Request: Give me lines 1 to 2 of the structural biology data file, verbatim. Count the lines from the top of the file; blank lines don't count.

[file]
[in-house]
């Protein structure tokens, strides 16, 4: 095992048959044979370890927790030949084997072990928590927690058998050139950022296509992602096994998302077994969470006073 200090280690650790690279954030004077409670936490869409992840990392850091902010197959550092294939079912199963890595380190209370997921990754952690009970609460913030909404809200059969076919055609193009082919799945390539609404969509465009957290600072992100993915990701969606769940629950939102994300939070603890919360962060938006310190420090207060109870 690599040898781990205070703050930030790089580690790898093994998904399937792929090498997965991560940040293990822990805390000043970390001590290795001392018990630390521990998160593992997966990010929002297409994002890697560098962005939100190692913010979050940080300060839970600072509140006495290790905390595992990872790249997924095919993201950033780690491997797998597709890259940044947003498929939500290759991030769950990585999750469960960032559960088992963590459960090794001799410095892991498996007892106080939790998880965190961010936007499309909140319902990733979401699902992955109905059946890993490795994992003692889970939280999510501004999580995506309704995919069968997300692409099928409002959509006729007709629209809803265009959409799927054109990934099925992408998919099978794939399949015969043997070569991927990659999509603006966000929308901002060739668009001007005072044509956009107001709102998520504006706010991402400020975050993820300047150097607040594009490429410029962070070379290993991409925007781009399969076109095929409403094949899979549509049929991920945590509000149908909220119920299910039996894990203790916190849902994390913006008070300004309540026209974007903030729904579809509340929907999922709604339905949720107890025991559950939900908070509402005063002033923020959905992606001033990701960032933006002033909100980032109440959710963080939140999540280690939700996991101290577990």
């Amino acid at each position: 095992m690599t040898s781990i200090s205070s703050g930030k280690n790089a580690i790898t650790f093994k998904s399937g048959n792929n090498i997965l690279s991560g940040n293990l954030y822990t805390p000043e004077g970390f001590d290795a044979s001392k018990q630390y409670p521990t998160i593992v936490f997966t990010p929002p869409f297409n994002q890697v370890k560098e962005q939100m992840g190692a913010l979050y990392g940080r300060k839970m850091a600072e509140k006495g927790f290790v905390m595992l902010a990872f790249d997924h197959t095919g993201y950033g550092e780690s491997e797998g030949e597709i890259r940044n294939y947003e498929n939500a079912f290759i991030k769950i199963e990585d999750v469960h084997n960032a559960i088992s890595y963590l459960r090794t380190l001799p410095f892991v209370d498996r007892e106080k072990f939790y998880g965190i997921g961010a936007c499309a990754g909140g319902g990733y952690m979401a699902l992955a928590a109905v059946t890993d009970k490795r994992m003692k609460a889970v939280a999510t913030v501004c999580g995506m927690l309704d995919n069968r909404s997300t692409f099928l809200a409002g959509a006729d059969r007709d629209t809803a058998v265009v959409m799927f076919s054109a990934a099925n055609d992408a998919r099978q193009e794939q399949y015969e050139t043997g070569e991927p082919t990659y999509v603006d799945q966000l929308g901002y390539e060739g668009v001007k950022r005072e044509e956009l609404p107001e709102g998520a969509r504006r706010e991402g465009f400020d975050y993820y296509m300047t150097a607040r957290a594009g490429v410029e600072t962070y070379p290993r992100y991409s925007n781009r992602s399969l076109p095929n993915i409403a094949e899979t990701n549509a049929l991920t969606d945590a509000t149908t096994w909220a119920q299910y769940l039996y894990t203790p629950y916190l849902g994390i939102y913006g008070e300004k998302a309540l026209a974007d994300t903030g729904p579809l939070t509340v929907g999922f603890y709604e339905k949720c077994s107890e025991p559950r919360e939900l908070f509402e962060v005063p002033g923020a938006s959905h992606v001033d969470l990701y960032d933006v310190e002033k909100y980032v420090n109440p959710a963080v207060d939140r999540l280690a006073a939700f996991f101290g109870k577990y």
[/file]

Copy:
[in-house]
């Protein structure tokens, strides 16, 4: 095992048959044979370890927790030949084997072990928590927690058998050139950022296509992602096994998302077994969470006073 200090280690650790690279954030004077409670936490869409992840990392850091902010197959550092294939079912199963890595380190209370997921990754952690009970609460913030909404809200059969076919055609193009082919799945390539609404969509465009957290600072992100993915990701969606769940629950939102994300939070603890919360962060938006310190420090207060109870 690599040898781990205070703050930030790089580690790898093994998904399937792929090498997965991560940040293990822990805390000043970390001590290795001392018990630390521990998160593992997966990010929002297409994002890697560098962005939100190692913010979050940080300060839970600072509140006495290790905390595992990872790249997924095919993201950033780690491997797998597709890259940044947003498929939500290759991030769950990585999750469960960032559960088992963590459960090794001799410095892991498996007892106080939790998880965190961010936007499309909140319902990733979401699902992955109905059946890993490795994992003692889970939280999510501004999580995506309704995919069968997300692409099928409002959509006729007709629209809803265009959409799927054109990934099925992408998919099978794939399949015969043997070569991927990659999509603006966000929308901002060739668009001007005072044509956009107001709102998520504006706010991402400020975050993820300047150097607040594009490429410029962070070379290993991409925007781009399969076109095929409403094949899979549509049929991920945590509000149908909220119920299910039996894990203790916190849902994390913006008070300004309540026209974007903030729904579809509340929907999922709604339905949720107890025991559950939900908070509402005063002033923020959905992606001033990701960032933006002033909100980032109440959710963080939140999540280690939700996991101290577990």